You are rapidly approaching it. You are absolutely correct on the energy. The sound does not come and go randomly. Bear in mind, the frequency is always noticed when driving. Originally, it always occurred at 18 MPH and was sustained from there. It always begins with a crescendo. The F# begins, and its amplitude increases (briefly) and then steadies throughout further acceleration. The dash comes alive with the resonance. It's all across the dash. And, the resonance moves about the dash. The electricals have nothing to do with it. Neither do any of the other parts of the car that were tested and ruled out in the original post (#1). It lasts until just before the car comes to a stop, though it also can (and did) happen when stopped.
 

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Doesn't originate under the dash methinks.
Something rubbing...
Like a bow across a viola string?
Like a rusted, loose back-shield against a brake rotor?
OTOH, does this have the old style speedometer cable?
 

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Discussion Starter #17
You're sooooo close. (Yes, I had chased the brakes/shields/rotor and old style speedo also.)

The reveal:
There is a long thin string of silver tape sheathing that runs across the windshield's top moulding - covering a similarly sized metal strip. After 21+ years, the tape sheathing (and not the moulding) began separating from the strip, but remained tight against the strip. This enabled the string to vibrate as the car was driven as the aero worked up and over the hood and ran up the windshield directly to the string. Its frequency was the F#. As those waves entered the car (including via the ducting), they bounced off the long gray metal (pipe organ) tube that runs the entire length of the dash. This tube, coincidentally, is tuned at a B natural. The F# is the 2nd order harmonic of B natural. Anyway, the dash came alive with resonance. As the string began to loosen further, it still remained tight against the strip, and remained fastened at various places. As a result, a second frequency was generated along a different sub-string. A G# (above). And, the dash would sing F# and G# separately and together, with the dash resonating and vibrating all over the place and all the way across. Thus, it was not possible to pinpoint a singular location. The resonance moved about. When the car was stopped, it happened to be facing the strong winds that occurred earlier this week. The dash came alive with resonance and vibration - just sitting there.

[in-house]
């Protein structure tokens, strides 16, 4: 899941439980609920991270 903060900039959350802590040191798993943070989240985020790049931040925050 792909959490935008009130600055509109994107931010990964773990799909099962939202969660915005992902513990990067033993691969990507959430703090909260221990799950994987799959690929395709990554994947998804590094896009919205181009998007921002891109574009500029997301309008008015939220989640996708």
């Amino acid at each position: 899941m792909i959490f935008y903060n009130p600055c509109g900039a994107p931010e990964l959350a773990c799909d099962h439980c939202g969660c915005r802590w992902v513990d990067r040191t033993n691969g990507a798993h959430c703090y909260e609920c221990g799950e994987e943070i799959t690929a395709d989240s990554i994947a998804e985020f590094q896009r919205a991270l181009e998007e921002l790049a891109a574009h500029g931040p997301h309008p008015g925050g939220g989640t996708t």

The story on how I finally figured it out is one of those good ones. But, it takes 5 full minutes (or more) just to tell it. In the end, I was not in the car, but I was not out of the car either ... and had I not done that, I still would be chasing it …

Thanks for your interest. You headed down the right path from the get go. Nice work.

Here are the pics.

20200415_143502.jpg 20200415_143633.jpg 20200415_144202.jpg 20200415_144441.jpg 20200416_140516.jpg

Looks like the thumbnail pics are too small. Here is the string full image.

20200415_143633.jpg
 

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What stupidity.
 

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I can just imagine Peter Schickele in his heyday rolling this car on stage to use in a P.D.Q. Bach piece.
Now I must ask: what's your primary axe? Mine's tenor sax. (no rhyme intended) :cool: